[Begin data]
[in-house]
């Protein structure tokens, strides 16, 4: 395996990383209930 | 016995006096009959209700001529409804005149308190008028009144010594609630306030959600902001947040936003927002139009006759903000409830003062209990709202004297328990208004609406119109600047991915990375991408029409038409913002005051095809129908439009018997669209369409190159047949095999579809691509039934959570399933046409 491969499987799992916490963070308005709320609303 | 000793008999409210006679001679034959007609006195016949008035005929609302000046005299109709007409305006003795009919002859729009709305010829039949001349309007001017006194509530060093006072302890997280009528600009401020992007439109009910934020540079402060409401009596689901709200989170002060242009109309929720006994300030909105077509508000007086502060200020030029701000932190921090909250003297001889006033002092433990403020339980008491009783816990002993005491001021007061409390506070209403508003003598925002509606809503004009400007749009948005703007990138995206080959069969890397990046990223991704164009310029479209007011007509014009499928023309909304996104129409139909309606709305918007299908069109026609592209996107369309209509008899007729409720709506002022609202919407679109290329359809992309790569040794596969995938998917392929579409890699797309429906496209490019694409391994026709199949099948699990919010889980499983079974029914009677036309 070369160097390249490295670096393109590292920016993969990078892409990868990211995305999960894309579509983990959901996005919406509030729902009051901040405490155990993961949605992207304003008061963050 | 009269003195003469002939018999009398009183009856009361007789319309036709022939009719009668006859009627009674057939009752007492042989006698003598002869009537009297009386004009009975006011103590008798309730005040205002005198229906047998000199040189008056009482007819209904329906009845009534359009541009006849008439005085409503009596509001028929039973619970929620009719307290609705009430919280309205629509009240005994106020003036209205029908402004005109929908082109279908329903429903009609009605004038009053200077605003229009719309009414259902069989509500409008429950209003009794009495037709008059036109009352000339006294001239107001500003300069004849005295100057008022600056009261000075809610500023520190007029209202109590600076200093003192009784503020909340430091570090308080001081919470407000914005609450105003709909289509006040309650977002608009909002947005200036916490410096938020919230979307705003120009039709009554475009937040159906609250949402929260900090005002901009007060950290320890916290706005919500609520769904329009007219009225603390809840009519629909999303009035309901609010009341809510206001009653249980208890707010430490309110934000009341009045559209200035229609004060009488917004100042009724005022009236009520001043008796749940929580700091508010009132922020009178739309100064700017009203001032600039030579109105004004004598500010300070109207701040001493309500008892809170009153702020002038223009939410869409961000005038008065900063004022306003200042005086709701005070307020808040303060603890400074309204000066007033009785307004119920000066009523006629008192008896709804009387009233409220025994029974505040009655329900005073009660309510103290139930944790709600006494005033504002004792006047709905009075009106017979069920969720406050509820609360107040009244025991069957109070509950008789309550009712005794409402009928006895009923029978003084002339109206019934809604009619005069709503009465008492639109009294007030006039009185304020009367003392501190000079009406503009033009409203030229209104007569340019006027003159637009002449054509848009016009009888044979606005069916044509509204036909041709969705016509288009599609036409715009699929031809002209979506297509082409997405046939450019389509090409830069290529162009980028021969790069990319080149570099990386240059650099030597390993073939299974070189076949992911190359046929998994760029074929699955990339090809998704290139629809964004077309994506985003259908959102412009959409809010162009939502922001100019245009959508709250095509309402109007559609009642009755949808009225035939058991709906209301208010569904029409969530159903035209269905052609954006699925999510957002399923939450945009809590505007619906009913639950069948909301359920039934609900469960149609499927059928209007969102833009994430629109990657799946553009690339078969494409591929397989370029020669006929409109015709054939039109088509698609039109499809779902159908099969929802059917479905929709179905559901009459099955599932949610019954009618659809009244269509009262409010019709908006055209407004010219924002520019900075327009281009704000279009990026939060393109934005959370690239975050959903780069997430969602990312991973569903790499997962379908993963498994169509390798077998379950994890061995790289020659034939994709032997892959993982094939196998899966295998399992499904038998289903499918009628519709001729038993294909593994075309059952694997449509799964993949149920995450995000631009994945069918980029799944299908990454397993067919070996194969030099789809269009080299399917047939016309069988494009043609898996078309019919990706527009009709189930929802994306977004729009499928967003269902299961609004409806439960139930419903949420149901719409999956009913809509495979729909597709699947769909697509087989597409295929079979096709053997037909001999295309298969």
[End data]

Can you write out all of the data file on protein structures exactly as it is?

[in-house]
């Protein structure tokens, strides 16, 4: 395996990383209930 | 016995006096009959209700001529409804005149308190008028009144010594609630306030959600902001947040936003927002139009006759903000409830003062209990709202004297328990208004609406119109600047991915990375991408029409038409913002005051095809129908439009018997669209369409190159047949095999579809691509039934959570399933046409 491969499987799992916490963070308005709320609303 | 000793008999409210006679001679034959007609006195016949008035005929609302000046005299109709007409305006003795009919002859729009709305010829039949001349309007001017006194509530060093006072302890997280009528600009401020992007439109009910934020540079402060409401009596689901709200989170002060242009109309929720006994300030909105077509508000007086502060200020030029701000932190921090909250003297001889006033002092433990403020339980008491009783816990002993005491001021007061409390506070209403508003003598925002509606809503004009400007749009948005703007990138995206080959069969890397990046990223991704164009310029479209007011007509014009499928023309909304996104129409139909309606709305918007299908069109026609592209996107369309209509008899007729409720709506002022609202919407679109290329359809992309790569040794596969995938998917392929579409890699797309429906496209490019694409391994026709199949099948699990919010889980499983079974029914009677036309 070369160097390249490295670096393109590292920016993969990078892409990868990211995305999960894309579509983990959901996005919406509030729902009051901040405490155990993961949605992207304003008061963050 | 009269003195003469002939018999009398009183009856009361007789319309036709022939009719009668006859009627009674057939009752007492042989006698003598002869009537009297009386004009009975006011103590008798309730005040205002005198229906047998000199040189008056009482007819209904329906009845009534359009541009006849008439005085409503009596509001028929039973619970929620009719307290609705009430919280309205629509009240005994106020003036209205029908402004005109929908082109279908329903429903009609009605004038009053200077605003229009719309009414259902069989509500409008429950209003009794009495037709008059036109009352000339006294001239107001500003300069004849005295100057008022600056009261000075809610500023520190007029209202109590600076200093003192009784503020909340430091570090308080001081919470407000914005609450105003709909289509006040309650977002608009909002947005200036916490410096938020919230979307705003120009039709009554475009937040159906609250949402929260900090005002901009007060950290320890916290706005919500609520769904329009007219009225603390809840009519629909999303009035309901609010009341809510206001009653249980208890707010430490309110934000009341009045559209200035229609004060009488917004100042009724005022009236009520001043008796749940929580700091508010009132922020009178739309100064700017009203001032600039030579109105004004004598500010300070109207701040001493309500008892809170009153702020002038223009939410869409961000005038008065900063004022306003200042005086709701005070307020808040303060603890400074309204000066007033009785307004119920000066009523006629008192008896709804009387009233409220025994029974505040009655329900005073009660309510103290139930944790709600006494005033504002004792006047709905009075009106017979069920969720406050509820609360107040009244025991069957109070509950008789309550009712005794409402009928006895009923029978003084002339109206019934809604009619005069709503009465008492639109009294007030006039009185304020009367003392501190000079009406503009033009409203030229209104007569340019006027003159637009002449054509848009016009009888044979606005069916044509509204036909041709969705016509288009599609036409715009699929031809002209979506297509082409997405046939450019389509090409830069290529162009980028021969790069990319080149570099990386240059650099030597390993073939299974070189076949992911190359046929998994760029074929699955990339090809998704290139629809964004077309994506985003259908959102412009959409809010162009939502922001100019245009959508709250095509309402109007559609009642009755949808009225035939058991709906209301208010569904029409969530159903035209269905052609954006699925999510957002399923939450945009809590505007619906009913639950069948909301359920039934609900469960149609499927059928209007969102833009994430629109990657799946553009690339078969494409591929397989370029020669006929409109015709054939039109088509698609039109499809779902159908099969929802059917479905929709179905559901009459099955599932949610019954009618659809009244269509009262409010019709908006055209407004010219924002520019900075327009281009704000279009990026939060393109934005959370690239975050959903780069997430969602990312991973569903790499997962379908993963498994169509390798077998379950994890061995790289020659034939994709032997892959993982094939196998899966295998399992499904038998289903499918009628519709001729038993294909593994075309059952694997449509799964993949149920995450995000631009994945069918980029799944299908990454397993067919070996194969030099789809269009080299399917047939016309069988494009043609898996078309019919990706527009009709189930929802994306977004729009499928967003269902299961609004409806439960139930419903949420149901719409999956009913809509495979729909597709699947769909697509087989597409295929079979096709053997037909001999295309298969």